Texas, which has suffered extreme droughts in 2011, is now grappling with deadly, widespread wildfires. Two people were killed September 4 in a fire in Gladewater, Texas, and officials said September 6 that two more had died in the massive Bastrop County fire near Austin. More than 1,000 homes have been destroyed in the past several days, according to the Texas Forest Service (TFS), and dozens of fires continue to burn across the Lone Star State.

NASA's Earth-orbiting Aqua satellite captured this photograph of eastern Texas, Louisiana and the Gulf of Mexico on September 6. (State borders have been overlaid for reference.) In the past week the TFS has responded to 172 fires on 54,653 hectares; more than 1.4 million hectares—2 percent of the state's land area—have burned this year.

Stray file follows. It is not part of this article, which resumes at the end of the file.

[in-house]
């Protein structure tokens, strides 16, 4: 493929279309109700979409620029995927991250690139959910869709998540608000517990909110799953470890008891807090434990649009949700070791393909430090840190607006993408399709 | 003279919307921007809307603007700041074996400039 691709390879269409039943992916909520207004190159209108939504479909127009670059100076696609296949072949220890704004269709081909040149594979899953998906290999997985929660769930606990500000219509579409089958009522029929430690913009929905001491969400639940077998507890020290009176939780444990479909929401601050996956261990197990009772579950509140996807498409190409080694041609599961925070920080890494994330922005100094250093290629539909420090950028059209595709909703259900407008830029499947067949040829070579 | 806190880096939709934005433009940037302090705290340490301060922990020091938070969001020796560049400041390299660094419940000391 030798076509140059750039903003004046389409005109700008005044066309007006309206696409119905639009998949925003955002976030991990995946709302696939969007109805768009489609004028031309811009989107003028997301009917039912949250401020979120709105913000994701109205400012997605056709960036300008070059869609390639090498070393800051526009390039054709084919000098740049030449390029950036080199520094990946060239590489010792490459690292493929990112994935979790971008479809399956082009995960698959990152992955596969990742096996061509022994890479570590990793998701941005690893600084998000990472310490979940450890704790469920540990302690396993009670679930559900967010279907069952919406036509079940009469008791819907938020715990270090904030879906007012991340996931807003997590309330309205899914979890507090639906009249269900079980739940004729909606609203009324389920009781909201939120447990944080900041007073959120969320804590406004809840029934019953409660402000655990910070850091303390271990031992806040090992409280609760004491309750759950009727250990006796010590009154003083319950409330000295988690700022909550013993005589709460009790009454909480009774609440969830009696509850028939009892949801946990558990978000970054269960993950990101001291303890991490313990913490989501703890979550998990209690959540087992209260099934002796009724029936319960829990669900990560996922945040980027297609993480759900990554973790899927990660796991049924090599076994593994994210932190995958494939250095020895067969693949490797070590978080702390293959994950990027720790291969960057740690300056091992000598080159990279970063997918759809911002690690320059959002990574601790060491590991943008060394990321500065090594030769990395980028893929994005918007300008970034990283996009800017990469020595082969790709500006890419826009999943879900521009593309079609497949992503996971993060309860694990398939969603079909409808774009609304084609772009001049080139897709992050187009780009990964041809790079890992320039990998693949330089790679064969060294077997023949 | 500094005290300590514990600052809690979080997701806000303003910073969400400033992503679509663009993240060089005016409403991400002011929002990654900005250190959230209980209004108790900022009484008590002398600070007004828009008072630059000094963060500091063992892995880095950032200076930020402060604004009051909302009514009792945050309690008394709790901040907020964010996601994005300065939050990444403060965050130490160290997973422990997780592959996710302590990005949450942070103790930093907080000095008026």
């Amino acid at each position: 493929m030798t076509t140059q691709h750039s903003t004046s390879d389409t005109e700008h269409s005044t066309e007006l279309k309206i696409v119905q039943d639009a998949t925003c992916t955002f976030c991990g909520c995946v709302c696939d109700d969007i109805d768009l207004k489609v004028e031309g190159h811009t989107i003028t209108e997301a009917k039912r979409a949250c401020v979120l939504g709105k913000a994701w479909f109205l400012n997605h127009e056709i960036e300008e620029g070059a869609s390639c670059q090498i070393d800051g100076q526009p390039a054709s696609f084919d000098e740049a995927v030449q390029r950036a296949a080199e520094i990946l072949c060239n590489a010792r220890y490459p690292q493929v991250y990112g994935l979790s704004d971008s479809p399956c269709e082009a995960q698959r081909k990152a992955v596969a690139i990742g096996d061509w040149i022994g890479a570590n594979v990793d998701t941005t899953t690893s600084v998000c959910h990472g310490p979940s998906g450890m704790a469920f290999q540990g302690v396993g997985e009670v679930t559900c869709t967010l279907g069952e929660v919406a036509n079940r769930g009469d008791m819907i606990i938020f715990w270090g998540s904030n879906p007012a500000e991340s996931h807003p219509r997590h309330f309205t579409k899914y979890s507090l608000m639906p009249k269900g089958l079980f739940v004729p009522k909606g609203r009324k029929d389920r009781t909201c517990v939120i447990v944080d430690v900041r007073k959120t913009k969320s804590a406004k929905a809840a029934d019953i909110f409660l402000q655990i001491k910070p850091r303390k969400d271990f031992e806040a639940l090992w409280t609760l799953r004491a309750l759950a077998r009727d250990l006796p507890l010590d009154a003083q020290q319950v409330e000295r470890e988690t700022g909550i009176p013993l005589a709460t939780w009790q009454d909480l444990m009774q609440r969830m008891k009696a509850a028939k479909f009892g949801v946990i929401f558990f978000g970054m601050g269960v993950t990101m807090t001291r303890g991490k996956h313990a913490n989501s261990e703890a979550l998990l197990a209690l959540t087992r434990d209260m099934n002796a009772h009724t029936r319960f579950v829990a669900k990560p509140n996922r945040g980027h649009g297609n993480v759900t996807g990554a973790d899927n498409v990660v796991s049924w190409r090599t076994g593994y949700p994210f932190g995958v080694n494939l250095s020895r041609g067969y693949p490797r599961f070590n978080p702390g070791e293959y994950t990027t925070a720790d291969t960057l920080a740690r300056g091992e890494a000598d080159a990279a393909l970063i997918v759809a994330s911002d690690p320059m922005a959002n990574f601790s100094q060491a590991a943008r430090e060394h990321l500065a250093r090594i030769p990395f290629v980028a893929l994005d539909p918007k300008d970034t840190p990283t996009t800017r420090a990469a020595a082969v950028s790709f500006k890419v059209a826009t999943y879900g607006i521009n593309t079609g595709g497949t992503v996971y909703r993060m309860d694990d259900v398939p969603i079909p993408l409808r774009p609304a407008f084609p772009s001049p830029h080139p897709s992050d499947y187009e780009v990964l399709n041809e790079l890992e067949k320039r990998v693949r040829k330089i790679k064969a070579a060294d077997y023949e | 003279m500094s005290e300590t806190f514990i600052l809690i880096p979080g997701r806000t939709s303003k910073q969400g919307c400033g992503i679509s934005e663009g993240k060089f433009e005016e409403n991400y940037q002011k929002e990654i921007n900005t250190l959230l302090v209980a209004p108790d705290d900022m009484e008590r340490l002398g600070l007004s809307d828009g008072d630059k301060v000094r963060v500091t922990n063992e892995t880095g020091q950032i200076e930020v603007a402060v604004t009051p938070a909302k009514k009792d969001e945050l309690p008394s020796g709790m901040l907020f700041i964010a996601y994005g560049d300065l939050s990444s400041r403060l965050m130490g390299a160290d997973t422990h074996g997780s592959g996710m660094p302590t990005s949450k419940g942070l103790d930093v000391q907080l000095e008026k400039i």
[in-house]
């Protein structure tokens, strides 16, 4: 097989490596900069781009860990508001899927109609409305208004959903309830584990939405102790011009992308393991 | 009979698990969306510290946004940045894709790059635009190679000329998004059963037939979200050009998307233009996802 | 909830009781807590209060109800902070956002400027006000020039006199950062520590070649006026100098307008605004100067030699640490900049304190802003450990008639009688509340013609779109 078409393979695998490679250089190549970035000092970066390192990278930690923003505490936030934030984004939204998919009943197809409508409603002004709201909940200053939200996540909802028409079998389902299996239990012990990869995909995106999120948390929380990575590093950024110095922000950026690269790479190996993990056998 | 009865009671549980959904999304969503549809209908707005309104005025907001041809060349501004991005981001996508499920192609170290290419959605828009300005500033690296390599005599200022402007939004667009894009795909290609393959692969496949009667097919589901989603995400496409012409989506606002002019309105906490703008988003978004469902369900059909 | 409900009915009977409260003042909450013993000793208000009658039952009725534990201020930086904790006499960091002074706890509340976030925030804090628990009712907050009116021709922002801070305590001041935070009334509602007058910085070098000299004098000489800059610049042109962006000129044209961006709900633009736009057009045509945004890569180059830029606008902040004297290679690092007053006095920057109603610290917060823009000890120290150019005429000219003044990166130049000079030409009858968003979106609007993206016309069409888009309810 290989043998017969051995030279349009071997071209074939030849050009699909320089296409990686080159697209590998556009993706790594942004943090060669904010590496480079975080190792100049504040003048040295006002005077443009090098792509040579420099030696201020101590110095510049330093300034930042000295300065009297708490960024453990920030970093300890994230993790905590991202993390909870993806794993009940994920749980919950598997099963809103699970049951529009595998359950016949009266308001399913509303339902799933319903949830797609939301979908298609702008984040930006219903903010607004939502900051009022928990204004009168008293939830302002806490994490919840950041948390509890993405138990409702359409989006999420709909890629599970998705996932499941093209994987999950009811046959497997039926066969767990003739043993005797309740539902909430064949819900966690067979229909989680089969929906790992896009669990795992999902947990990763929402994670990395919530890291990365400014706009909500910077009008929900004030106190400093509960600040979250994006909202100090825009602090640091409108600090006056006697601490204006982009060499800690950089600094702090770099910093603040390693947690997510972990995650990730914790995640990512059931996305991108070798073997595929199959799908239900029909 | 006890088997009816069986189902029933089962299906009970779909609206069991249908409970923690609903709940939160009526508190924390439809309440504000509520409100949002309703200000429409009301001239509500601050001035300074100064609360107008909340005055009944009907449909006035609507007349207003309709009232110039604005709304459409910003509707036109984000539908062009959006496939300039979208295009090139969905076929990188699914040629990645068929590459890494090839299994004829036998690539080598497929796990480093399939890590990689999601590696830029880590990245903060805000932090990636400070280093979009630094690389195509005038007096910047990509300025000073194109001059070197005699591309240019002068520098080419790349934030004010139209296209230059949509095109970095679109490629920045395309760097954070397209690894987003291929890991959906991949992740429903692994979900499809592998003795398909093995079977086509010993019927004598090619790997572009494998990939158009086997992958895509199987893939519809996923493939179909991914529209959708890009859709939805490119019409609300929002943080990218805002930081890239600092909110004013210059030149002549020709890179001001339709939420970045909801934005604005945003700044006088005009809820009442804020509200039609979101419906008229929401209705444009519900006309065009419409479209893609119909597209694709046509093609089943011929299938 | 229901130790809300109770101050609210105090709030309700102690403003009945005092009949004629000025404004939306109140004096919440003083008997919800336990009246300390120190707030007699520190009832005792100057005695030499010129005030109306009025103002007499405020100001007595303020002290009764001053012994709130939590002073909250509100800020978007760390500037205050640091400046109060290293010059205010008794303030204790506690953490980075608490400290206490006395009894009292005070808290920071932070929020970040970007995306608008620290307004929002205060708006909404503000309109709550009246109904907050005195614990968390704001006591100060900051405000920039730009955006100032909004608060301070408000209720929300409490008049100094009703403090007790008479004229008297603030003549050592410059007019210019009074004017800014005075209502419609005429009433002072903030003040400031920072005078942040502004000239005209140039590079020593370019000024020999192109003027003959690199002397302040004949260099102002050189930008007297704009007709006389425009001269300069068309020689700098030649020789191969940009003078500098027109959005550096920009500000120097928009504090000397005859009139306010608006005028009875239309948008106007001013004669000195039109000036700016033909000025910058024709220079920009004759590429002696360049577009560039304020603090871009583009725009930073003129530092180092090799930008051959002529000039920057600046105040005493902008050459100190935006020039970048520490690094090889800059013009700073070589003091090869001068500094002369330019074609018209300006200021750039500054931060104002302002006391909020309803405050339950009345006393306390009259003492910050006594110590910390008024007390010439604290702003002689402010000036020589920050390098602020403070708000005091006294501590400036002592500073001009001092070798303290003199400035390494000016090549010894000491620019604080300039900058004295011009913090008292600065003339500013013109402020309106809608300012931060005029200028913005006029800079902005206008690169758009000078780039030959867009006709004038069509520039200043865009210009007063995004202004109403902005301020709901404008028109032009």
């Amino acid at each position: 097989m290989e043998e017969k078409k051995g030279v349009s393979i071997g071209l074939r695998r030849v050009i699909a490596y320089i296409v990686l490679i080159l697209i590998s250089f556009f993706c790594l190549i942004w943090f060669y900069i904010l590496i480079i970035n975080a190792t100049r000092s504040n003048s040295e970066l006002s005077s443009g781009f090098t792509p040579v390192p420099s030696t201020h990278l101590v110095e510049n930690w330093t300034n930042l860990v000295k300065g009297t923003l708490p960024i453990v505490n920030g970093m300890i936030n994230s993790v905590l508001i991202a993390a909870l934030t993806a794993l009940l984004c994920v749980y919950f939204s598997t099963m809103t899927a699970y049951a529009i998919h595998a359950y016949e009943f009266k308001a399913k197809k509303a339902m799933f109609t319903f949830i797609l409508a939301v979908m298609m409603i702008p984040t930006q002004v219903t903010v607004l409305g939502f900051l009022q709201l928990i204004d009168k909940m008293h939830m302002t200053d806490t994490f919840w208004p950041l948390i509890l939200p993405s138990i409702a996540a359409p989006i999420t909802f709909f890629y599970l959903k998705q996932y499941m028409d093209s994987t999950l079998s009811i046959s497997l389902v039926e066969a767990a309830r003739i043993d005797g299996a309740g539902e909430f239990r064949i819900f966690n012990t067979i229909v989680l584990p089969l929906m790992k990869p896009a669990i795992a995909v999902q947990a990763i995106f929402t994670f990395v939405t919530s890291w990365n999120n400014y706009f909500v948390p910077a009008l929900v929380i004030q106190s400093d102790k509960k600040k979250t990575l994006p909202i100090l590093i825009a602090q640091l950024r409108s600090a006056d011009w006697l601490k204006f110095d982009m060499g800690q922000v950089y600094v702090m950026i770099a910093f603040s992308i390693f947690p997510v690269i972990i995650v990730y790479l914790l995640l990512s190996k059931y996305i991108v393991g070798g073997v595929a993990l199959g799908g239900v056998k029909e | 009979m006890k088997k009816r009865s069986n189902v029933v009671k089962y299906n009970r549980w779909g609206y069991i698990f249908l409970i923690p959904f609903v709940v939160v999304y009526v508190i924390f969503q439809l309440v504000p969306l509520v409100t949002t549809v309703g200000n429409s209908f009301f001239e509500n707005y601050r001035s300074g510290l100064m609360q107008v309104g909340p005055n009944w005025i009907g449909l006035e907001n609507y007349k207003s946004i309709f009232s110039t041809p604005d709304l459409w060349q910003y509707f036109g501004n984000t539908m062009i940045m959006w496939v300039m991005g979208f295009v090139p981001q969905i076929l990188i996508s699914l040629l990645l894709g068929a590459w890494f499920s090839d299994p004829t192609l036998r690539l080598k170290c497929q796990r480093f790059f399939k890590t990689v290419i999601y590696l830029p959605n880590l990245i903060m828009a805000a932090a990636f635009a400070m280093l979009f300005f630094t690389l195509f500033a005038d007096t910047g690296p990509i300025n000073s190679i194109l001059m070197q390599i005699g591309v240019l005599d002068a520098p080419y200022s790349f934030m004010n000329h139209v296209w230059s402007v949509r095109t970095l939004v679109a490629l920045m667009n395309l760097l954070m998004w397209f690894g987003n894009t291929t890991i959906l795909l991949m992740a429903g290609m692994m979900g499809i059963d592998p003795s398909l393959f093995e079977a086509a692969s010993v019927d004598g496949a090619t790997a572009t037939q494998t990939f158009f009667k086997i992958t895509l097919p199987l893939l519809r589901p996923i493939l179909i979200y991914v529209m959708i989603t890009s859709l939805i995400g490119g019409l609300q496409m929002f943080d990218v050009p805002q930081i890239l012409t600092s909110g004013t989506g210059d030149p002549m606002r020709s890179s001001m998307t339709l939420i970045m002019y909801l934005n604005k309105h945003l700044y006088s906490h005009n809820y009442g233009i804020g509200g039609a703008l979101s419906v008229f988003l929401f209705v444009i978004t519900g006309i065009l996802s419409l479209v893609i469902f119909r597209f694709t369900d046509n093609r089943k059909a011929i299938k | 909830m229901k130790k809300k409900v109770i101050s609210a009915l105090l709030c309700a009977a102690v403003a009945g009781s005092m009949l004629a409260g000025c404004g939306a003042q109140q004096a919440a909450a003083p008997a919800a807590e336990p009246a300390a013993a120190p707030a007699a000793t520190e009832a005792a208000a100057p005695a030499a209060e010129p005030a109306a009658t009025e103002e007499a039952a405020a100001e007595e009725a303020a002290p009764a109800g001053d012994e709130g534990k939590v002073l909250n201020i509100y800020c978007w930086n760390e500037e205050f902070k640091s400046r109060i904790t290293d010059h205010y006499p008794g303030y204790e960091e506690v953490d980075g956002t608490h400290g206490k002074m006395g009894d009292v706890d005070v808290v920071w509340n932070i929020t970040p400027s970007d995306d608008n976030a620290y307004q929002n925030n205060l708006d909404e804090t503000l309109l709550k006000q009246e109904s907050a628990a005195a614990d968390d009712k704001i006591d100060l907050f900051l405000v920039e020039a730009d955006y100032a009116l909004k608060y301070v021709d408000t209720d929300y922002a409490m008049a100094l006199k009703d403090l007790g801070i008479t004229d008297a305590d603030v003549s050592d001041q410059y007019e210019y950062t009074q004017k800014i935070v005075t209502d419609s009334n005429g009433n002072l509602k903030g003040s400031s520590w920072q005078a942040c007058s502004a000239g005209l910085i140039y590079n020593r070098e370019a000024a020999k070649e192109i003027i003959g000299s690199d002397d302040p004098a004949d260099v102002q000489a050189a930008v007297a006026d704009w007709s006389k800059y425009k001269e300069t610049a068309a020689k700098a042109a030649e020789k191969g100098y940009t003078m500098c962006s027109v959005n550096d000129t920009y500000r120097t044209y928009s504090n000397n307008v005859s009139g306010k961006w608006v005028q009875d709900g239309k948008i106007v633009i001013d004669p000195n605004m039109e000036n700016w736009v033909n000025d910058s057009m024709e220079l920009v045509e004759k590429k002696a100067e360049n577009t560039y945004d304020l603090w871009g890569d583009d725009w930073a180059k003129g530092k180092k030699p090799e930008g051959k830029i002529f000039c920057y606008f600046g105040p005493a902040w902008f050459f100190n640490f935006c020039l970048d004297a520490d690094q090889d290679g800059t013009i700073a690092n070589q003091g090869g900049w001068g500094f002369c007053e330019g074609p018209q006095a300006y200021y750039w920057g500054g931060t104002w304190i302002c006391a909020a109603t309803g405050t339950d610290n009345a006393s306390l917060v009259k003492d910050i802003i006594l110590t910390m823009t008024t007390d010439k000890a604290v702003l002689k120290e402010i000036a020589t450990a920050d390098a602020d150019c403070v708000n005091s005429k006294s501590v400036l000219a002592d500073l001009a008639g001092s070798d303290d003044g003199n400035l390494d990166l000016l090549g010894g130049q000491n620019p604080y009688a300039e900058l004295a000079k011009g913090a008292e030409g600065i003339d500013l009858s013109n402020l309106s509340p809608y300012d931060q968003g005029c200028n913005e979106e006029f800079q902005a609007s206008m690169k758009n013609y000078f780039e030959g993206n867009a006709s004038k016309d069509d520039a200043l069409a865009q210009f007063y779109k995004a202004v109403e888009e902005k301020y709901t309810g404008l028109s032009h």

The first half of the year was the driest on record in Texas. In June the U.S. Department of Agriculture designated 213 Texas counties as natural disaster areas; nearly all of the state is currently classified as drought level D4 (exceptional drought), the highest such listing on the National Drought Mitigation Center's U.S. Drought Monitor. But the droughts and fires of 2011 may only be a preview of things to come; climate change is expected to raise temperatures and could also reduce rainfall in Texas, according to climate models.